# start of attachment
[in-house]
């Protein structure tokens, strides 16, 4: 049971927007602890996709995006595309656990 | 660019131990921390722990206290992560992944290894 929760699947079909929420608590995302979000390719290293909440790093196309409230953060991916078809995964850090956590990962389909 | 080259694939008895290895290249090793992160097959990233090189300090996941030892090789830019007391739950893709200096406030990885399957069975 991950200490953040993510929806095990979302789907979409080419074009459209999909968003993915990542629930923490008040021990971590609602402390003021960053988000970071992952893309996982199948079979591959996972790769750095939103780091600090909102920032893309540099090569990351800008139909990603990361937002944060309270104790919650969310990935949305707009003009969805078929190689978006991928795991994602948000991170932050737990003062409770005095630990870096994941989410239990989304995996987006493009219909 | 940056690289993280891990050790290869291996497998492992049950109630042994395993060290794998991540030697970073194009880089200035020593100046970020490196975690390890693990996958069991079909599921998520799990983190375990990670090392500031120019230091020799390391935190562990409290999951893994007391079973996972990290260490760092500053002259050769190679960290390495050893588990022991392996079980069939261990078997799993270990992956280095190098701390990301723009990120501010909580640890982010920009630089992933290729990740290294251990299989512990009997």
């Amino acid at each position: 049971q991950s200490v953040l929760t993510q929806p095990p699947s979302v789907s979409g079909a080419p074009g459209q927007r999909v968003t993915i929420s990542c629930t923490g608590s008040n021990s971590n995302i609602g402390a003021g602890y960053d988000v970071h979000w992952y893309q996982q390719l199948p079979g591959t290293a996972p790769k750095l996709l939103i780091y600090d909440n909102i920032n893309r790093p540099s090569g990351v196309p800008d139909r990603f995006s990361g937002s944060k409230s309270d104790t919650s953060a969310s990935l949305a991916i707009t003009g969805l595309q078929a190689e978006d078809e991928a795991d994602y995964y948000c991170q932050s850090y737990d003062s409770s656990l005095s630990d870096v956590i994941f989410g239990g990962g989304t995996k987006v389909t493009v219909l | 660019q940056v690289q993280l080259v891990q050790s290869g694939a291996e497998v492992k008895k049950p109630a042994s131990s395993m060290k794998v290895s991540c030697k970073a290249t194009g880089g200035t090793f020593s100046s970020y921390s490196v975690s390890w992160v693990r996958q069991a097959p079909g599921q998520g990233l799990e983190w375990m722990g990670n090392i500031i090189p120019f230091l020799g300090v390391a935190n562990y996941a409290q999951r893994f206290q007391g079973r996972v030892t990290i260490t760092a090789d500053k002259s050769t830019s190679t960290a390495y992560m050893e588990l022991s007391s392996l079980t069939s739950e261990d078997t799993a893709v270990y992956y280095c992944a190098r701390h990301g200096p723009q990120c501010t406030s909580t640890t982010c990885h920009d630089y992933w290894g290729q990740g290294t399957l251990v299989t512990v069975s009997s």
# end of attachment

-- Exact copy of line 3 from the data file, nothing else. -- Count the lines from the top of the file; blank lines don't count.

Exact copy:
């Amino acid at each position: 049971q991950s200490v953040l929760t993510q929806p095990p699947s979302v789907s979409g079909a080419p074009g459209q927007r999909v968003t993915i929420s990542c629930t923490g608590s008040n021990s971590n995302i609602g402390a003021g602890y960053d988000v970071h979000w992952y893309q996982q390719l199948p079979g591959t290293a996972p790769k750095l996709l939103i780091y600090d909440n909102i920032n893309r790093p540099s090569g990351v196309p800008d139909r990603f995006s990361g937002s944060k409230s309270d104790t919650s953060a969310s990935l949305a991916i707009t003009g969805l595309q078929a190689e978006d078809e991928a795991d994602y995964y948000c991170q932050s850090y737990d003062s409770s656990l005095s630990d870096v956590i994941f989410g239990g990962g989304t995996k987006v389909t493009v219909l | 660019q940056v690289q993280l080259v891990q050790s290869g694939a291996e497998v492992k008895k049950p109630a042994s131990s395993m060290k794998v290895s991540c030697k970073a290249t194009g880089g200035t090793f020593s100046s970020y921390s490196v975690s390890w992160v693990r996958q069991a097959p079909g599921q998520g990233l799990e983190w375990m722990g990670n090392i500031i090189p120019f230091l020799g300090v390391a935190n562990y996941a409290q999951r893994f206290q007391g079973r996972v030892t990290i260490t760092a090789d500053k002259s050769t830019s190679t960290a390495y992560m050893e588990l022991s007391s392996l079980t069939s739950e261990d078997t799993a893709v270990y992956y280095c992944a190098r701390h990301g200096p723009q990120c501010t406030s909580t640890t982010c990885h920009d630089y992933w290894g290729q990740g290294t399957l251990v299989t512990v069975s009997s």